Pontic languages

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Linguistic classification Proposed language family
Glottolog None

Pontic is a proposed language family or macrofamily, comprising the Indo-European and Northwest Caucasian language families, with Proto-Pontic being its reconstructed proto-language.

History of the proposal[edit]

The internal reconstruction of the Indo-European proto-language done by Émile Benveniste and Winfred P. Lehmann has set Proto-Indo-European (PIE) typologically quite apart from its daughters. In 1960, Aert Kuipers noticed the parallels between a Northwest Caucasian language, Kabardian, and PIE. It was Paul Friedrich in 1964, however, who first suggested that PIE might be phylogenetically related to Proto-Caucasian. In 1981, Colarusso examined typological parallels involving consonantism, focusing on the so-called laryngeals of PIE and in 1989, he published his reconstruction of Proto-Northwest Caucasian (PNWC). Eight years later, the first results of his comparative work on PNWC and PIE were published in his article Proto-Pontic: Phyletic Links Between Proto-Indo-European and Proto-Northwest Caucasian, an event which may be considered the actual beginning of the hypothesis.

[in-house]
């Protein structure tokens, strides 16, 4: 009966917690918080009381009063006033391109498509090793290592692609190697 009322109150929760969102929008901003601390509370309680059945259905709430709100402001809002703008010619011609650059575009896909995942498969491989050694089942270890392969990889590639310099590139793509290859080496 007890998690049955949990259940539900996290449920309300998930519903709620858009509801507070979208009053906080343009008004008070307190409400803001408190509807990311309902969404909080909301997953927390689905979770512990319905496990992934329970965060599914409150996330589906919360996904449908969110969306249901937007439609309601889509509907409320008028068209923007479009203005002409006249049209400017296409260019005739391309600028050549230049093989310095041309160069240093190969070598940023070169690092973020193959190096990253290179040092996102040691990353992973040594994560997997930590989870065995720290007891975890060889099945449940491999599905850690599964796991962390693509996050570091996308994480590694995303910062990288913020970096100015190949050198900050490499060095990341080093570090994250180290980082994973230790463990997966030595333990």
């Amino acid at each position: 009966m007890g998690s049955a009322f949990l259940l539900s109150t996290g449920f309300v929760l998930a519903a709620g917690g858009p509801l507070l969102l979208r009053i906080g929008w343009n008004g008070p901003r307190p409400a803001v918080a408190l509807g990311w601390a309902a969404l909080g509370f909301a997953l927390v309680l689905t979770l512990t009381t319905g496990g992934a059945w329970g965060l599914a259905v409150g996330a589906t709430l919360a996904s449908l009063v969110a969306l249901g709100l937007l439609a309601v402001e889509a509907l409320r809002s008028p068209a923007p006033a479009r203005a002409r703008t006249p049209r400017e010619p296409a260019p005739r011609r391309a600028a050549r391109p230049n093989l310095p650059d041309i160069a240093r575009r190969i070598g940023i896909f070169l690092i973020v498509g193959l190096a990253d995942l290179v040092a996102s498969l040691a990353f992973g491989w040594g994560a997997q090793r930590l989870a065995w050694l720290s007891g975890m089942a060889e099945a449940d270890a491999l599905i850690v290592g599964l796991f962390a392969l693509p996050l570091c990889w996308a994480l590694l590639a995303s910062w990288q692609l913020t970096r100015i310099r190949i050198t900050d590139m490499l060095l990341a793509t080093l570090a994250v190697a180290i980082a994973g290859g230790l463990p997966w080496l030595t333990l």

Examples of similarities that have been noted include:

  • Nasal negating particles in both families:
  • A case variously named "accusative", "oblique" or "objective", marked with nasal suffixes:
    • PIE accusative *-m, reflected e.g. in Latin luna 'moon' (nom.) vs lunam (acc.), or Ancient Greek ἄνθρωπος (anthropos, nom.) vs. ἄνθρωπον (anthropon, acc.).
    • NWC: Ubykh kwæy 'well (water source)' (abs.) vs kwæyn (obl.).


  • Colarusso, John (1997). "Proto-Pontic: Phyletic links between Proto-Indo-European and Proto-Northwest Caucasian". Journal of Indo-European Studies. 25: 119–51.